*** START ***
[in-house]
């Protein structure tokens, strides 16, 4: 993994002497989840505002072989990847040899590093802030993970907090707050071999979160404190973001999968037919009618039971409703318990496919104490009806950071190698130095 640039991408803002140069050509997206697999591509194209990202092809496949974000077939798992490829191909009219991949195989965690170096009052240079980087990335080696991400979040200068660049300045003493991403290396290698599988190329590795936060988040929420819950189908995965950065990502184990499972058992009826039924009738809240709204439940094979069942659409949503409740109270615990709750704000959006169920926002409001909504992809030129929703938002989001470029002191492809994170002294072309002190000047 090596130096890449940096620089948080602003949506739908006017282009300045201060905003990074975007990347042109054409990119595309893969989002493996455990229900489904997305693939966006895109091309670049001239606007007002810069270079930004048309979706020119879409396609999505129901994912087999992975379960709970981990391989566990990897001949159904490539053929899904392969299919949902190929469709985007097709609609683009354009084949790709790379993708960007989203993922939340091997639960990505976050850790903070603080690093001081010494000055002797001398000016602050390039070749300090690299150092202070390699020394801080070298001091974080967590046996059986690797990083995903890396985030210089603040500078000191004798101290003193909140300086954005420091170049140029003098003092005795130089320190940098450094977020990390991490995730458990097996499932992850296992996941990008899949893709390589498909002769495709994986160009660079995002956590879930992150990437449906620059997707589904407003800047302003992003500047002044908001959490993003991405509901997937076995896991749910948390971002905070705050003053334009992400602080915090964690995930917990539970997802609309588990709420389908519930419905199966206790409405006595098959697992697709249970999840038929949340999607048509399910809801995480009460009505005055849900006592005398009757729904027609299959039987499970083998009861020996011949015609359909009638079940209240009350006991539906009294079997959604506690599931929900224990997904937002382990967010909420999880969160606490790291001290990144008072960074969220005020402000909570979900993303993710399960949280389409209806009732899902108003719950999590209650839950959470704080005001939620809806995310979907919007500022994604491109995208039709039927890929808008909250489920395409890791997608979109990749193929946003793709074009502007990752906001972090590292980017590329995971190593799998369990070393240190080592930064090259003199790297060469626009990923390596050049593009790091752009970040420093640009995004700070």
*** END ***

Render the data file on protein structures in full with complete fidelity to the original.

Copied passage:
[in-house]
């Protein structure tokens, strides 16, 4: 993994002497989840505002072989990847040899590093802030993970907090707050071999979160404190973001999968037919009618039971409703318990496919104490009806950071190698130095 640039991408803002140069050509997206697999591509194209990202092809496949974000077939798992490829191909009219991949195989965690170096009052240079980087990335080696991400979040200068660049300045003493991403290396290698599988190329590795936060988040929420819950189908995965950065990502184990499972058992009826039924009738809240709204439940094979069942659409949503409740109270615990709750704000959006169920926002409001909504992809030129929703938002989001470029002191492809994170002294072309002190000047 090596130096890449940096620089948080602003949506739908006017282009300045201060905003990074975007990347042109054409990119595309893969989002493996455990229900489904997305693939966006895109091309670049001239606007007002810069270079930004048309979706020119879409396609999505129901994912087999992975379960709970981990391989566990990897001949159904490539053929899904392969299919949902190929469709985007097709609609683009354009084949790709790379993708960007989203993922939340091997639960990505976050850790903070603080690093001081010494000055002797001398000016602050390039070749300090690299150092202070390699020394801080070298001091974080967590046996059986690797990083995903890396985030210089603040500078000191004798101290003193909140300086954005420091170049140029003098003092005795130089320190940098450094977020990390991490995730458990097996499932992850296992996941990008899949893709390589498909002769495709994986160009660079995002956590879930992150990437449906620059997707589904407003800047302003992003500047002044908001959490993003991405509901997937076995896991749910948390971002905070705050003053334009992400602080915090964690995930917990539970997802609309588990709420389908519930419905199966206790409405006595098959697992697709249970999840038929949340999607048509399910809801995480009460009505005055849900006592005398009757729904027609299959039987499970083998009861020996011949015609359909009638079940209240009350006991539906009294079997959604506690599931929900224990997904937002382990967010909420999880969160606490790291001290990144008072960074969220005020402000909570979900993303993710399960949280389409209806009732899902108003719950999590209650839950959470704080005001939620809806995310979907919007500022994604491109995208039709039927890929808008909250489920395409890791997608979109990749193929946003793709074009502007990752906001972090590292980017590329995971190593799998369990070393240190080592930064090259003199790297060469626009990923390596050049593009790091752009970040420093640009995004700070």